Over the following two or three years, various other stories of abuse or killing emerged and were reported in the press. Most graphic of these occurred at Camp Breadbasket. Iraqi ‘looters’ were photographed being abused in various disturbing (including sexual) ways.

MoD/British court martial handout/PA via The Guardian

MoD/British court martial handout/PA via The Guardian

Photographs taken by soldiers of the abuse at Camp Breadbasket – MoD/British court martial handout/PA via The Guardian

But it was the death of Baha Mousa and ill-treatment of the several other Iraqis held with him in the British base called Battle Group Main in Basra, which provoked most response. Pictures of his battered and blood stained body were released fuelling the indignation.

The Ministry of Defence’s legal response was steadfast: there was no state obligation to apply the Human Rights Act to actions of HM Forces outside UK jurisdiction, it said, and no duty to investigate any breaches of the right to life or the right not to be ill-treated by state agents.

The Army could investigate itself

When the Al Skeini case reached the House of Lords in the middle of 2007, the MoD agreed that Baha Mousa was an exception – his death had occurred on a British base and thus technically within UK jurisdiction. Otherwise, the government maintained that no public inquiry was needed. The Army could investigate itself.

The product of these internal investigations was a succession of failed courts martial. The Baha Mousa case was particularly troubling: despite clear evidence of sustained and collective ill-treatment of Mousa and the nine other detainees, the trial of seven British soldiers in 2006-7 resulted in six acquittals of all charges and only one accused convicted, Corporal Donald Payne, who’d already pleaded guilty to inhumane treatment. He was sentenced to a year in prison and dismissed from the Army. No one else was found responsible for the killing. The soldiers involved ‘closed ranks’, as the Judge Advocate in the case described it.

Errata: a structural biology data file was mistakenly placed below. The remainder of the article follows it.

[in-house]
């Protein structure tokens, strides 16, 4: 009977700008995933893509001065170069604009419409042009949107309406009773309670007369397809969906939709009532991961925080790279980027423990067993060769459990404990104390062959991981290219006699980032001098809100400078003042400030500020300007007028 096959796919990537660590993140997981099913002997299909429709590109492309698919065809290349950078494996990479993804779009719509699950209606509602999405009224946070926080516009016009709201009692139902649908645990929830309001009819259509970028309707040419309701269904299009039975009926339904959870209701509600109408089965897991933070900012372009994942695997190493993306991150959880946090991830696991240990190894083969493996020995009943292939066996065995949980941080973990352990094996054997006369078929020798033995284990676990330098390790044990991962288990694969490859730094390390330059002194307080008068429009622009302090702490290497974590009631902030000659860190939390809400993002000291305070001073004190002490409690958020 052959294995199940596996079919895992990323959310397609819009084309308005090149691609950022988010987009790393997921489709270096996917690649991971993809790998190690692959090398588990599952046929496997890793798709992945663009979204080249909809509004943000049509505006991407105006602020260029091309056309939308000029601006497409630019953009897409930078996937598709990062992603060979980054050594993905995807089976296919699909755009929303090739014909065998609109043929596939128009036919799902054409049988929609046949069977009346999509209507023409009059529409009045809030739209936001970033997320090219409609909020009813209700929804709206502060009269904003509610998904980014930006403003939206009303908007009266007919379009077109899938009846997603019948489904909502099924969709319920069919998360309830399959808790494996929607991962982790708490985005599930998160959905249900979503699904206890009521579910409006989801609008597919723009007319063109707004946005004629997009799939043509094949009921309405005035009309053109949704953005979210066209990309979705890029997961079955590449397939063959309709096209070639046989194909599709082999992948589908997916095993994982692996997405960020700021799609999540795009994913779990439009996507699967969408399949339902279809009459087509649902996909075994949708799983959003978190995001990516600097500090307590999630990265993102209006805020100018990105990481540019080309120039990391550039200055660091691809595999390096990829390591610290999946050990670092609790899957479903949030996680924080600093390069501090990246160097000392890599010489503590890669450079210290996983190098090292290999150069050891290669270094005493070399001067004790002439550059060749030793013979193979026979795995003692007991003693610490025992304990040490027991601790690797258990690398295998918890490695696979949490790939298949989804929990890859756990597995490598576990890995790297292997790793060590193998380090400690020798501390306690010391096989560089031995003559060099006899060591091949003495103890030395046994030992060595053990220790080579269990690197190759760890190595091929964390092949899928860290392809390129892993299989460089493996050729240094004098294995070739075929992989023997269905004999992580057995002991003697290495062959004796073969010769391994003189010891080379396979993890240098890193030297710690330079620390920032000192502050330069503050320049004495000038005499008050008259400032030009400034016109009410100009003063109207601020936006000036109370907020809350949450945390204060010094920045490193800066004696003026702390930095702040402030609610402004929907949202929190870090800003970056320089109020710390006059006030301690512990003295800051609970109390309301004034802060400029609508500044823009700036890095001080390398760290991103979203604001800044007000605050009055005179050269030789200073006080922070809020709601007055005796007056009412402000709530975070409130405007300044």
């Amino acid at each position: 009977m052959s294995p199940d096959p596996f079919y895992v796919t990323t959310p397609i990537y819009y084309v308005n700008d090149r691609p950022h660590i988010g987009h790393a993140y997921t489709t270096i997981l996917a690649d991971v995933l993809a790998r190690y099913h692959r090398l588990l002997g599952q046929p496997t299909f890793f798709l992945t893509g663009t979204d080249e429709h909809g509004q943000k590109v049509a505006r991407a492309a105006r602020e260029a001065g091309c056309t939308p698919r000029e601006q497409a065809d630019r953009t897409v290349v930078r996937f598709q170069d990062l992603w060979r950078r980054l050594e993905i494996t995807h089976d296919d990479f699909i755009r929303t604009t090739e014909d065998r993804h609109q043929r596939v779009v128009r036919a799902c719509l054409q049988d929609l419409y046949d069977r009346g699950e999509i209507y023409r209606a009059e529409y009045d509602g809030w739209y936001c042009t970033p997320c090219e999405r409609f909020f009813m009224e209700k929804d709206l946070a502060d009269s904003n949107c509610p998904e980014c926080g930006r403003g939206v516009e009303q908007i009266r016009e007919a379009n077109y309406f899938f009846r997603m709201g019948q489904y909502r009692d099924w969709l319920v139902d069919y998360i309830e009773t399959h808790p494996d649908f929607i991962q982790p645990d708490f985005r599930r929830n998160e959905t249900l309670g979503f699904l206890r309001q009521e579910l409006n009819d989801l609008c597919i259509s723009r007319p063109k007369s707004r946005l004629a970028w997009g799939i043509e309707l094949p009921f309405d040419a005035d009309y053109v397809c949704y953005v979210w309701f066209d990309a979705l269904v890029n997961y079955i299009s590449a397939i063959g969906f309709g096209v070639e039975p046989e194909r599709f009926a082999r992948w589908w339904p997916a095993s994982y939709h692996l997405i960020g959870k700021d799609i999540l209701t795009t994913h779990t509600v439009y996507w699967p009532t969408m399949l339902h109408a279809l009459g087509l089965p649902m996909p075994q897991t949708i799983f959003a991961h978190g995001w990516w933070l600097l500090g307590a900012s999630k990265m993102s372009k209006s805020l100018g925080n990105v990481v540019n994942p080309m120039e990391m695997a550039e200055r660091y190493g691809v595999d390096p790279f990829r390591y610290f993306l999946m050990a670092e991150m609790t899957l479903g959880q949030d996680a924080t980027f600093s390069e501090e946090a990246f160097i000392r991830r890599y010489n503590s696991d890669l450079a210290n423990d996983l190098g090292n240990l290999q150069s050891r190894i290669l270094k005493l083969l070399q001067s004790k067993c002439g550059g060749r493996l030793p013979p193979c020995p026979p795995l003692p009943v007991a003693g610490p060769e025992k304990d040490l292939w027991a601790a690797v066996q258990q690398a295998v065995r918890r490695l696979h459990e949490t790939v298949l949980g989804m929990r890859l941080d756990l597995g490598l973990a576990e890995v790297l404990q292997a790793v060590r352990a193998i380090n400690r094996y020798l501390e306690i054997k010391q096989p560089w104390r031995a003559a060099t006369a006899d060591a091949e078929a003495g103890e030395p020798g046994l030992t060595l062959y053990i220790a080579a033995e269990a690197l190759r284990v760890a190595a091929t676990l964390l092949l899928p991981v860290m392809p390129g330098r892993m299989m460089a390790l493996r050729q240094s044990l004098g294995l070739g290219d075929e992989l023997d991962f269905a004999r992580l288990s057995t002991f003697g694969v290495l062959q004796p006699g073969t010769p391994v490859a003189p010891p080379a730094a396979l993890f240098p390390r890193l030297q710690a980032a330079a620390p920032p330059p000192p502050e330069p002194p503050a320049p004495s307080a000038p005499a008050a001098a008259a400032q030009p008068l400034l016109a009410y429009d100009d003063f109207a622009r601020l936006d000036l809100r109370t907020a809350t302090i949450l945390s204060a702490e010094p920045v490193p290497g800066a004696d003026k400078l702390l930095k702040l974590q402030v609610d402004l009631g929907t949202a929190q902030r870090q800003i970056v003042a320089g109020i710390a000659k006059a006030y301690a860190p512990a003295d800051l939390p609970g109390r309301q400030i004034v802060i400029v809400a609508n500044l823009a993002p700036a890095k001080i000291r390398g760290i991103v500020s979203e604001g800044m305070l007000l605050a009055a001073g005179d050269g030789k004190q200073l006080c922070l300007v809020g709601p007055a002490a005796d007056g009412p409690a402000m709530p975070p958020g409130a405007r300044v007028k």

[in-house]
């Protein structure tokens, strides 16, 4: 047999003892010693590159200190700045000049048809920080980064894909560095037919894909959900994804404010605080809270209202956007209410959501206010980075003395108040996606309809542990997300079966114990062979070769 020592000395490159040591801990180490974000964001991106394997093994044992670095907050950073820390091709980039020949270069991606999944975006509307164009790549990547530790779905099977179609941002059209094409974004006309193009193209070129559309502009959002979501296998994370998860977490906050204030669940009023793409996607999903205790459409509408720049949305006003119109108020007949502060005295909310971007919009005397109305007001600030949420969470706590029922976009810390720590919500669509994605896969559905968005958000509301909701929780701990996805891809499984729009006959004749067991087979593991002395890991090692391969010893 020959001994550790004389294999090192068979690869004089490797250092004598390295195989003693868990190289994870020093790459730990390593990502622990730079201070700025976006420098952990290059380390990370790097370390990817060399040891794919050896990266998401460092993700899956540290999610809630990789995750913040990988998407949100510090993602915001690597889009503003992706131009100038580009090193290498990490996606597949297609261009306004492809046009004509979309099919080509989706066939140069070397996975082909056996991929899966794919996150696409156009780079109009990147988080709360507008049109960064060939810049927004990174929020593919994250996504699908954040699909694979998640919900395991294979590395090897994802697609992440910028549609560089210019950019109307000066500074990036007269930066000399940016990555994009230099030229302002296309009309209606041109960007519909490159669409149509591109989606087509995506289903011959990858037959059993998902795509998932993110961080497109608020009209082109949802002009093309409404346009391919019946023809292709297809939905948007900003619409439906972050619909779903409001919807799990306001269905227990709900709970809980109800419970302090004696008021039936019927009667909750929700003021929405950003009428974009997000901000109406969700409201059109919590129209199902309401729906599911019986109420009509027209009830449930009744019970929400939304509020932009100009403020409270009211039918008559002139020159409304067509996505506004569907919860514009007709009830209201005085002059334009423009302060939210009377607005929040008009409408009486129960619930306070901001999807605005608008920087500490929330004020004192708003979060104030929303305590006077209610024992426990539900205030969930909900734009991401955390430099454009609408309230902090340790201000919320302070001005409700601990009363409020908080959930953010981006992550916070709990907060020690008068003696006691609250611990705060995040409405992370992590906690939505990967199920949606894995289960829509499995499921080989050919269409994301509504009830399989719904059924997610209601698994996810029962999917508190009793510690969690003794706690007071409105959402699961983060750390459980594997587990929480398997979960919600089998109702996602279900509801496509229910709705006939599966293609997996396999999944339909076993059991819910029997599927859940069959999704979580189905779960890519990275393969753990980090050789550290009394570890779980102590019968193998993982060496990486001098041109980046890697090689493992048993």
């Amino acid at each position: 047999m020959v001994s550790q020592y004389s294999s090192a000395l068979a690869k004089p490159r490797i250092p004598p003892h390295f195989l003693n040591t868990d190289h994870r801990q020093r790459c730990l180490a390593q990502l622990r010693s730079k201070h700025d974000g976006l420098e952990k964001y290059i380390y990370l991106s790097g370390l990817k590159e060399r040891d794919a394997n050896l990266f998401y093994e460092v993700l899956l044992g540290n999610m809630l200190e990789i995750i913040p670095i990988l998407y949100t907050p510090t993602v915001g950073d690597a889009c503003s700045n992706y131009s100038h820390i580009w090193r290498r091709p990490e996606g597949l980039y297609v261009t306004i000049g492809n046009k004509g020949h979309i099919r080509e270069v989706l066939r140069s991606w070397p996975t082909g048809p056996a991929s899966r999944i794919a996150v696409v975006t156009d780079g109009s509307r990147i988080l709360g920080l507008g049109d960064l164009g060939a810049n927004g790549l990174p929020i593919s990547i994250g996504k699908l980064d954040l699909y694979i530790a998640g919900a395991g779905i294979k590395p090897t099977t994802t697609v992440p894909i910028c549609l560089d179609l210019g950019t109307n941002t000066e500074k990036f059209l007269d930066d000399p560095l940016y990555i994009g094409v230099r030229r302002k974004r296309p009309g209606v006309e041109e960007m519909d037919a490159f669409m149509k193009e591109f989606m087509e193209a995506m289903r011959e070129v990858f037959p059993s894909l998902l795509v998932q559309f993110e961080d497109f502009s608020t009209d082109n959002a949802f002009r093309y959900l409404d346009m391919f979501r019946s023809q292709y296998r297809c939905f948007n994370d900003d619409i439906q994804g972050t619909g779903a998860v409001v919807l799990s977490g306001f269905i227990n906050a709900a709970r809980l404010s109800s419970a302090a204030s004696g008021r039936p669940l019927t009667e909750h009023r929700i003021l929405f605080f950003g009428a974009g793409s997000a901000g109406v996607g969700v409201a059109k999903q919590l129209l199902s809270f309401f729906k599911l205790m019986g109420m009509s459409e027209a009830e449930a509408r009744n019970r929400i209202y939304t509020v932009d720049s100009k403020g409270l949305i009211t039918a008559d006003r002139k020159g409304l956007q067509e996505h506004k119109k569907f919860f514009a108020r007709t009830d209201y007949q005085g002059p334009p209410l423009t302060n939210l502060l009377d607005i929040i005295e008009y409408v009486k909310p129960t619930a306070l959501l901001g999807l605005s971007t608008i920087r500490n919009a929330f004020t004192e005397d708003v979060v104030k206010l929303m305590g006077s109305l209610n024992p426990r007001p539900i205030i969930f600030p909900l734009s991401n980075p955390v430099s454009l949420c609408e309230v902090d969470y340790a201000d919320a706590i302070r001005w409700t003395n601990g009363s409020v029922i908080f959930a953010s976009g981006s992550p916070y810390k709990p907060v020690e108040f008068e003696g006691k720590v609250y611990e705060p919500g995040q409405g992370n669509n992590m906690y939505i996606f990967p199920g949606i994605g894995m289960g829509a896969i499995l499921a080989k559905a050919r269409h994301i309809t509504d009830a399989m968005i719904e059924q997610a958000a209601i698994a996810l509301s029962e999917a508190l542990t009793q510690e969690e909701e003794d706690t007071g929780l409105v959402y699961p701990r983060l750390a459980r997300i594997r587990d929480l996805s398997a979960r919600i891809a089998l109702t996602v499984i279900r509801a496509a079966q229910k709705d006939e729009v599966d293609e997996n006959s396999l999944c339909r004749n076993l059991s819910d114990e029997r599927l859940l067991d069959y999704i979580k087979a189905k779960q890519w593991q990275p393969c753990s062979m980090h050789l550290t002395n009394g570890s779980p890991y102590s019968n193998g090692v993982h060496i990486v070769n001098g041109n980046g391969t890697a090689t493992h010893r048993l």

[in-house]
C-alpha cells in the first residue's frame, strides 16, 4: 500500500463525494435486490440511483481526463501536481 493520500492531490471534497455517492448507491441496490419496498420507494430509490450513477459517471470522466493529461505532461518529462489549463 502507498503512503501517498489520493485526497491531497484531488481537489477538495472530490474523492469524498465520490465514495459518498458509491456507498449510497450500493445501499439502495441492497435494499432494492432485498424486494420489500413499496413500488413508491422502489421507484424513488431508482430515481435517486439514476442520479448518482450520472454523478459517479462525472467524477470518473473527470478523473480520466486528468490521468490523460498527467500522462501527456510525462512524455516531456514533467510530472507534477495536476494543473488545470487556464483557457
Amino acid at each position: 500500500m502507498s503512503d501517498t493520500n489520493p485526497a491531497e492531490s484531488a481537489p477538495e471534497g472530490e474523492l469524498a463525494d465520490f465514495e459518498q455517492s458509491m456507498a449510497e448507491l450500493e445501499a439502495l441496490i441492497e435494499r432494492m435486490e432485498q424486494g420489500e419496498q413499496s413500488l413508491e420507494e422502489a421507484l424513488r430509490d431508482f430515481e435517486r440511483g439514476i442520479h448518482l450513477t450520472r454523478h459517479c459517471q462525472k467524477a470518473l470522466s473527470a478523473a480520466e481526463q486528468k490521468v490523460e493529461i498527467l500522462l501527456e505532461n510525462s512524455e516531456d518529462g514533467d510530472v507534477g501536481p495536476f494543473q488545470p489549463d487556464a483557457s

The killing of Baha Mousa and the acknowledged ill-treatment was widely condemned by senior army officers and ministers alike. General Sir Michael Jackson would later call it a ‘stain on the character’ of the British Army. There was much governmental embarrassment at the failure to secure a successful prosecution even in such a well-documented case.

Despite this, the MoD continued its legal resistance to investigating the case, and any others. It refused to open up to independent scrutiny the mounting claims. Instead it conducted its own internal review.

Two Public Inquiries

Only after the House of Lords’ decision in Al Skeini did the Secretary of State for Defence, Des Browne, announce the establishment of an independent public judicial inquiry into Baha Mousa’s death. Other failed courts martial for other abuses or killings did not result in a similar response. They had all occurred outside a British installation or vehicle and thus outside legal jurisdiction.

As the Baha Mousa Inquiry got underway, another incident involving allegations of unlawful killing and ill-treatment within a British base arose. In the Al Sweady case, also brought initially by Public Interest Lawyers, the claimant was the uncle of a man killed by British troops in a skirmish known as the Battle of Danny Boy in May 2004. Various allegations were made, including that captured Iraqi fighters had been killed when in British custody and that ill-treatment had been practised on detainees then too. These allegations were vehemently denied by the MoD.

At a hearing in 2009 to assess whether the duty to properly and fully investigate the Al Sweady allegations had been fulfilled, the High Court encountered considerable resistance by the government when asked to disclose documentation. The Secretary of State’s failure to hand over relevant papers was described as ‘lamentable’ by the Court. And the evidence of Colonel Dudley Giles, one of the senior RMP officers who was presented as the government’s witness to discuss disclosure, was also described as ‘unsatisfactory’. The Court held that the investigation by the Army into the allegations was ‘not thorough or proficient’ and ordered that a proper investigation should be undertaken. Only then did the Secretary of State, now Bob Ainsworth, decide on another public inquiry.